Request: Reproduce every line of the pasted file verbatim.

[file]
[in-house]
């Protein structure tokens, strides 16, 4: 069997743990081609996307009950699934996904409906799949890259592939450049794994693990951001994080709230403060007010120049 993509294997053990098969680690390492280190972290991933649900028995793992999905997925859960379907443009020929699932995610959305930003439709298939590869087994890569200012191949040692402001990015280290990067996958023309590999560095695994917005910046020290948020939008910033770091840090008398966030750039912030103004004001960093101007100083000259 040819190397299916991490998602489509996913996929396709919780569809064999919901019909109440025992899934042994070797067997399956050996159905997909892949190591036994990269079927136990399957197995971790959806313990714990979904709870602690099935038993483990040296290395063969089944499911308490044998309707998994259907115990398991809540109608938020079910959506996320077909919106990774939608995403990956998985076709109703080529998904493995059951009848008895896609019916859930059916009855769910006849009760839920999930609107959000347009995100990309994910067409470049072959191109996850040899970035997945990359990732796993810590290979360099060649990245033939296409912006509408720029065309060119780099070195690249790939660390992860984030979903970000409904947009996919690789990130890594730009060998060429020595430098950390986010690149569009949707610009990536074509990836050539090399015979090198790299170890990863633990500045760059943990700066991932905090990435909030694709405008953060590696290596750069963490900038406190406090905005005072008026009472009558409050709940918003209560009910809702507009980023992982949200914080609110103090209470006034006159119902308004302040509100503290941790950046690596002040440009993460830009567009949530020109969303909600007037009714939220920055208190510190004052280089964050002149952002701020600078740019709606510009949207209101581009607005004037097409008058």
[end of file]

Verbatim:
[in-house]
């Protein structure tokens, strides 16, 4: 069997743990081609996307009950699934996904409906799949890259592939450049794994693990951001994080709230403060007010120049 993509294997053990098969680690390492280190972290991933649900028995793992999905997925859960379907443009020929699932995610959305930003439709298939590869087994890569200012191949040692402001990015280290990067996958023309590999560095695994917005910046020290948020939008910033770091840090008398966030750039912030103004004001960093101007100083000259 040819190397299916991490998602489509996913996929396709919780569809064999919901019909109440025992899934042994070797067997399956050996159905997909892949190591036994990269079927136990399957197995971790959806313990714990979904709870602690099935038993483990040296290395063969089944499911308490044998309707998994259907115990398991809540109608938020079910959506996320077909919106990774939608995403990956998985076709109703080529998904493995059951009848008895896609019916859930059916009855769910006849009760839920999930609107959000347009995100990309994910067409470049072959191109996850040899970035997945990359990732796993810590290979360099060649990245033939296409912006509408720029065309060119780099070195690249790939660390992860984030979903970000409904947009996919690789990130890594730009060998060429020595430098950390986010690149569009949707610009990536074509990836050539090399015979090198790299170890990863633990500045760059943990700066991932905090990435909030694709405008953060590696290596750069963490900038406190406090905005005072008026009472009558409050709940918003209560009910809702507009980023992982949200914080609110103090209470006034006159119902308004302040509100503290941790950046690596002040440009993460830009567009949530020109969303909600007037009714939220920055208190510190004052280089964050002149952002701020600078740019709606510009949207209101581009607005004037097409008058």